Zika Risk From Infected Men

CDC recommends using condoms for 6 months after Zika infection to avoid virus transmission
Travel (Zika News)

A recent study published in the New England Journal of Medicine may be changing our understanding regarding sexual activity and the Zika virus.

A small study reported 33% of tested men had no detectable Zika RNA in their semen.

But, 58% of the men excreted Zika virus RNA in their semen for at least a month.

The average duration for Zika RNA found in the tested semen was 26 days. The maximum reported duration was 188 days, after the onset of Zika symptoms.

"These data suggest that not all men who are symptomatically infected with ZIKV will have ZIKV RNA detectable in semen," the study authors wrote.

However, most published studies on this topic have been based on a single semen sample from one ZIKV-infected patient, and few have included follow-up of multiple patients after the onset of symptoms until semen negativity for ZIKV.

Thus, the Centers for Disease Control and Prevention (CDC) has recommended the use of condoms for 6 months after infection, to avoid sexual transmission.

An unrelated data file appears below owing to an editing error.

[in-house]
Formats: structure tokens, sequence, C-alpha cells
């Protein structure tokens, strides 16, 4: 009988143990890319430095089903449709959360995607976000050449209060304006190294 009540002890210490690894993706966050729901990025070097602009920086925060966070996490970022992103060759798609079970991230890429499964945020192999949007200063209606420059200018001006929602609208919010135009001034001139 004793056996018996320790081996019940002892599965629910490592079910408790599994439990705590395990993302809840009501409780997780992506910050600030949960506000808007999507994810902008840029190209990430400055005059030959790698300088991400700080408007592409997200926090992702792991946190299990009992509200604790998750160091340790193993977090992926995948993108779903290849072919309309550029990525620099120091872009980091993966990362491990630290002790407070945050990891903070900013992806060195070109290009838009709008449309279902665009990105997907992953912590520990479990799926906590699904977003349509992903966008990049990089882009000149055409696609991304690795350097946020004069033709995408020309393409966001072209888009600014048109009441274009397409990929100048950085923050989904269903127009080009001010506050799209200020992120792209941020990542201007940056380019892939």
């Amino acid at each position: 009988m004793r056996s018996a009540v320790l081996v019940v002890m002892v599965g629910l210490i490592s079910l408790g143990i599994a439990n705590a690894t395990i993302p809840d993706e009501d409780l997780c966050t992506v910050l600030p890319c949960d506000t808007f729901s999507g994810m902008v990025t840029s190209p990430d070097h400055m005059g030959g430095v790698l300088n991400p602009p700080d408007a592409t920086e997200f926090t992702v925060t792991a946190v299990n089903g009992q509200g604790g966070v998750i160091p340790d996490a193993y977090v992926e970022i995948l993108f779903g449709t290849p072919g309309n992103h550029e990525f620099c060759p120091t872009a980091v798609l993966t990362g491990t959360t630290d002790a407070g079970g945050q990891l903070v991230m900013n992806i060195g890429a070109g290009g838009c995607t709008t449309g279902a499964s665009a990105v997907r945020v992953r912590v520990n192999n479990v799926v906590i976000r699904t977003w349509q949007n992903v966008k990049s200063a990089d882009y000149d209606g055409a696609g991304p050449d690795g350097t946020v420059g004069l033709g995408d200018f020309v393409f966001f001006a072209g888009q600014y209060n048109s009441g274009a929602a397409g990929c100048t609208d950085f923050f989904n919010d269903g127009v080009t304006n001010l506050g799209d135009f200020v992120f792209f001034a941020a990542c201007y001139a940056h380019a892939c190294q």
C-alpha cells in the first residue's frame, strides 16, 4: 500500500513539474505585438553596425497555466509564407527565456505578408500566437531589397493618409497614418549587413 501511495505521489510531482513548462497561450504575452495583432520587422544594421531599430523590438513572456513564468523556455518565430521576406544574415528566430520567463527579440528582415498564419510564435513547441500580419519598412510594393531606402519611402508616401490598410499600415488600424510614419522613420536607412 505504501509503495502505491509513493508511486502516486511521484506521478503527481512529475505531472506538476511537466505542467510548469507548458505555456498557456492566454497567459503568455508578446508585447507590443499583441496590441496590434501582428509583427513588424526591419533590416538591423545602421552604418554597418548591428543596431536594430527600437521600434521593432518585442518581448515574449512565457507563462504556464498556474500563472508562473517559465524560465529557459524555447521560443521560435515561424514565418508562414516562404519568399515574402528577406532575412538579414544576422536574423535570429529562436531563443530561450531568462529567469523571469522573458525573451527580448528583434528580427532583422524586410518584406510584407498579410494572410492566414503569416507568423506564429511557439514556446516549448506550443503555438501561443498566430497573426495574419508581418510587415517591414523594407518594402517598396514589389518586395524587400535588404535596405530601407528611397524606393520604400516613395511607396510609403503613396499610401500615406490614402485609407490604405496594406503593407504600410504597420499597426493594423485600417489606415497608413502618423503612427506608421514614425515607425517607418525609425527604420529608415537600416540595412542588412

According to the CDC, this is what we know:

  • Zika virus can be passed from a pregnant woman to her fetus.
  • Infection during pregnancy can cause a birth defect called microcephaly and other severe fetal brain defects.
  • Zika primarily spreads through infected mosquitoes. You can also get Zika through sex without a condom with someone infected by Zika, even if that person does not show symptoms of Zika.

Here is what the CDC does not know:

  • If there’s a safe time during your pregnancy to travel to an area with risk of Zika.
  • How likely it is that Zika infection will affect your pregnancy.
  • If your baby will have birth defects if you are infected while pregnant.

Moreover, there is no vaccine available to prevent or medicine to treat Zika, at the present time..

This study was approved by an independent ethics committee (Comité de Protection des Personnes Sud-Méditerranée I in Marseille, France), which provided the authorization for each participating center. No conflicts of interest were disclosed by: Franck de Laval, M.D.; Séverine Matheus, Ph.D.; Thomas Labrousse, M.D.; Antoine Enfissi, Ph.D.; Dominique Rousset, M.D., Ph.D.; Sébastien Briolant, M.D., Ph.D.

This research was supported by a grant (2016RC10) from the Direction du Service de Santé des Armées and by the European Virus Archive goes Global project through a grant (653316) from Horizon 2020 of the European Union.

 

 

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